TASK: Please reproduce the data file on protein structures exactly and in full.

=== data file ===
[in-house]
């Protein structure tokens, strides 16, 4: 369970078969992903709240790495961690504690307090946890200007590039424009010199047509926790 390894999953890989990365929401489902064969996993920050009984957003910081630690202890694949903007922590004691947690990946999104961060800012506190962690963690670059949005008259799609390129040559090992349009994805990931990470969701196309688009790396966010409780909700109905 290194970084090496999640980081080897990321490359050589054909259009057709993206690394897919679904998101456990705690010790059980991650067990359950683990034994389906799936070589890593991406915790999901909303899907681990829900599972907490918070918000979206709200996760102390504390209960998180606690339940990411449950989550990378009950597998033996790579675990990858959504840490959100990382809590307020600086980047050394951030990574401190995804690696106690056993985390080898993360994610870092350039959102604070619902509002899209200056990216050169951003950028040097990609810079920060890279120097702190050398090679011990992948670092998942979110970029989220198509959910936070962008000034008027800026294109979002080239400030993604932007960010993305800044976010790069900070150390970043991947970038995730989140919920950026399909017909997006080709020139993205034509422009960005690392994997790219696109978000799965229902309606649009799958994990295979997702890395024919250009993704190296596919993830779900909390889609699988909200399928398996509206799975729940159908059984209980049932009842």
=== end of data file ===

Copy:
[in-house]
């Protein structure tokens, strides 16, 4: 369970078969992903709240790495961690504690307090946890200007590039424009010199047509926790 390894999953890989990365929401489902064969996993920050009984957003910081630690202890694949903007922590004691947690990946999104961060800012506190962690963690670059949005008259799609390129040559090992349009994805990931990470969701196309688009790396966010409780909700109905 290194970084090496999640980081080897990321490359050589054909259009057709993206690394897919679904998101456990705690010790059980991650067990359950683990034994389906799936070589890593991406915790999901909303899907681990829900599972907490918070918000979206709200996760102390504390209960998180606690339940990411449950989550990378009950597998033996790579675990990858959504840490959100990382809590307020600086980047050394951030990574401190995804690696106690056993985390080898993360994610870092350039959102604070619902509002899209200056990216050169951003950028040097990609810079920060890279120097702190050398090679011990992948670092998942979110970029989220198509959910936070962008000034008027800026294109979002080239400030993604932007960010993305800044976010790069900070150390970043991947970038995730989140919920950026399909017909997006080709020139993205034509422009960005690392994997790219696109978000799965229902309606649009799958994990295979997702890395024919250009993704190296596919993830779900909390889609699988909200399928398996509206799975729940159908059984209980049932009842």